Resources for medieval musicology and liturgy
Time: September 5, 2012 at 9am to September 9, 2012 at 9pm
Location: "Zelus domus tuae comedit me"
Street: Corso 3 novembre 46
City/Town: Trento (Italy)
Website or Map: http://people.lett.unitn.it/g…
Event Type: course, on, chant
Organized By: Marco Gozzi
Latest Activity: Jun 8, 2012
For the fifth consecutive year the “Trento Musicantica” International Festival is offering a major course on Christian liturgical chant. The seminar takes its name from the motto of Laurence Feininger: “Zelus domus tuae comedit me” (“The zeal for [the Lord’s] house consumes me”, from Psalms 69:10, and in John 2,16-17). The course appears to be the first of its kind in Europe dedicated to a comprehensive overview of liturgical chant, with consideration to the role of the organ in its interaction with the voices. We’ll explore development of chant from the fourteenth through the eighteenth centuries: five centuries of liturgical experience excluded from the Church’s repertoire and almost completely absent from musicological reflection.
The multifold instances of liturgical chant in Latin, which for centuries were performed in the churches alongside polyphonic singing, were replaced entirely in the early twentieth century by the new monodic chant of the 'Gregorian restoration', after centuries of the apparent decline of chant. Historical evidence now tells us that this conception of Christian chant needs to be revised. The knowledge of these musical forms brings not only the pleasure of unexpected discoveries, but also shows liturgical chant to be a vast and heretofore little known and seldom exploited repertoire. This collection of works is now increasingly accessible to scholars, appealing to performers and audiences alike, and in many instances suitable even for non-professional singers.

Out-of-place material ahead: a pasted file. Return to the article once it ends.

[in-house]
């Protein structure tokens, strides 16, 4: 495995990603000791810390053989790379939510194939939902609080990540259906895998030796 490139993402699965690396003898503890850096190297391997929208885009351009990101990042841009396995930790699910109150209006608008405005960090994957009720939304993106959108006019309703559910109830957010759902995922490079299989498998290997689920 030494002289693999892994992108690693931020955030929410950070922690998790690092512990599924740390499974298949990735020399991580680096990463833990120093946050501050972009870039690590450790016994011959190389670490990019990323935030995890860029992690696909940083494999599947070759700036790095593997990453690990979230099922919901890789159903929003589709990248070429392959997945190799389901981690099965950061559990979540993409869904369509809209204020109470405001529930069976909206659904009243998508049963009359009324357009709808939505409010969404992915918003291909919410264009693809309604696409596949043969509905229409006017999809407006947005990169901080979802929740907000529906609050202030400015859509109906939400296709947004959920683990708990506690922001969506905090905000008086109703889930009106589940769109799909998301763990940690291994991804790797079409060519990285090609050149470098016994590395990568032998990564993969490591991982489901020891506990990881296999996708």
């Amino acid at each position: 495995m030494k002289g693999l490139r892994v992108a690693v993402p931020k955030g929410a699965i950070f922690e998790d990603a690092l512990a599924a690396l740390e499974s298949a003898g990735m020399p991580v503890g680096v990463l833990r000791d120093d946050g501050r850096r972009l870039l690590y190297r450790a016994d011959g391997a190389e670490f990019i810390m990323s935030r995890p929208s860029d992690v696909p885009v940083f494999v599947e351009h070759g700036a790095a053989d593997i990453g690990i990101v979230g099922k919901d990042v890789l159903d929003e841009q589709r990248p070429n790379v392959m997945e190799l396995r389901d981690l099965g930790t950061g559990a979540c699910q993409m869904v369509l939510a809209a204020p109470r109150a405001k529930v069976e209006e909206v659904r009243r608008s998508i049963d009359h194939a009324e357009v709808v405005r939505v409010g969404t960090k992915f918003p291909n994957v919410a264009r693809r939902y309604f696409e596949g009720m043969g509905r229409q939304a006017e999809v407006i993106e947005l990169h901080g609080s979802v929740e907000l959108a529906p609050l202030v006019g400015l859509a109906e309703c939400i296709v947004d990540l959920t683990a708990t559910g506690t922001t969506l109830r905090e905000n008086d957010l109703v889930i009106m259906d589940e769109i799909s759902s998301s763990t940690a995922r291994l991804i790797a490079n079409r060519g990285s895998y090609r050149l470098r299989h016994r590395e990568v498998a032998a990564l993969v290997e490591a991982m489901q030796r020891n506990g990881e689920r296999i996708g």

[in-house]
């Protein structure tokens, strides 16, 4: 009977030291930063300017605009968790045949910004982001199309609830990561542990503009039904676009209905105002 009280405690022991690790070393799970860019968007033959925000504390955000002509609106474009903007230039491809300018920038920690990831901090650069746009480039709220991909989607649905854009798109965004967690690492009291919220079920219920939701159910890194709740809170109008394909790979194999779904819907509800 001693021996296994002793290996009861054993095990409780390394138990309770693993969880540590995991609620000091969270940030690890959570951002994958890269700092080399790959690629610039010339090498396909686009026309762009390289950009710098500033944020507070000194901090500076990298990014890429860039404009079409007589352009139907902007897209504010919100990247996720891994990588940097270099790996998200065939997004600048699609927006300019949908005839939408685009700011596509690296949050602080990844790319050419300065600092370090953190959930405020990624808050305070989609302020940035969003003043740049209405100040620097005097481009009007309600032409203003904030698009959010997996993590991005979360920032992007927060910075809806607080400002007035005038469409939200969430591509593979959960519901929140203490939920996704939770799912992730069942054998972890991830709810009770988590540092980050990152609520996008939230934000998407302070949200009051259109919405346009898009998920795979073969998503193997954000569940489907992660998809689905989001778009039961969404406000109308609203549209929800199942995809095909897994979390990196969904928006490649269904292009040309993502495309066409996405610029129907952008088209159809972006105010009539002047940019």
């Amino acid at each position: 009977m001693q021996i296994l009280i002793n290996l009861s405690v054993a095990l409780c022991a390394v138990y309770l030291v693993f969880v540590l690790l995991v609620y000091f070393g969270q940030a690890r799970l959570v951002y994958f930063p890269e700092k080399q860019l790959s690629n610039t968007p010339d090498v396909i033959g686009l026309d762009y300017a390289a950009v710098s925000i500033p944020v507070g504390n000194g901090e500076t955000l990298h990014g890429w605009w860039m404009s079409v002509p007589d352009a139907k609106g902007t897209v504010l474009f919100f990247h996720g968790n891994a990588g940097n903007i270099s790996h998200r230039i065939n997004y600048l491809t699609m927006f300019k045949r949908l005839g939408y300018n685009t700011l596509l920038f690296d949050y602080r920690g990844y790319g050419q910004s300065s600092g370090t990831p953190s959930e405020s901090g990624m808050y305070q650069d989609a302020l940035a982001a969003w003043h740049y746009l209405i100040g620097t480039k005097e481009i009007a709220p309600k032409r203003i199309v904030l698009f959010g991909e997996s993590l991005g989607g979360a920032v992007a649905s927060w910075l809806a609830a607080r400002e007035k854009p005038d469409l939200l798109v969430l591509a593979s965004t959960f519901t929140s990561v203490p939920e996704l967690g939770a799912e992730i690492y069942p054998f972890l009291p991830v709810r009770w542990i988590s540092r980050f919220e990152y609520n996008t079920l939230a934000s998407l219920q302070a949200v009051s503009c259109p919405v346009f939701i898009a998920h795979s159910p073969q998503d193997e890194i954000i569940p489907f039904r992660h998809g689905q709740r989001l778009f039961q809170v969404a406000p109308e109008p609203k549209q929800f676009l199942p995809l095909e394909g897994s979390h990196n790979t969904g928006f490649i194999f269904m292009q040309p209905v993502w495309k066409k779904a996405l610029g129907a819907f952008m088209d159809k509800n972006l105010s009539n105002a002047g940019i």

This priceless heritage of beauty and culture deserves to be rediscovered, and the original sound of prayer restored to life within the Catholic liturgy.
The seminar will bring new research, study, and especially expanded performance possibilities to a long neglected repertoire of great beauty and historical importance, taking advantage of the presence in Trento of one of the largest libraries of liturgical sources in the world, the Laurence Feininger Music Library.
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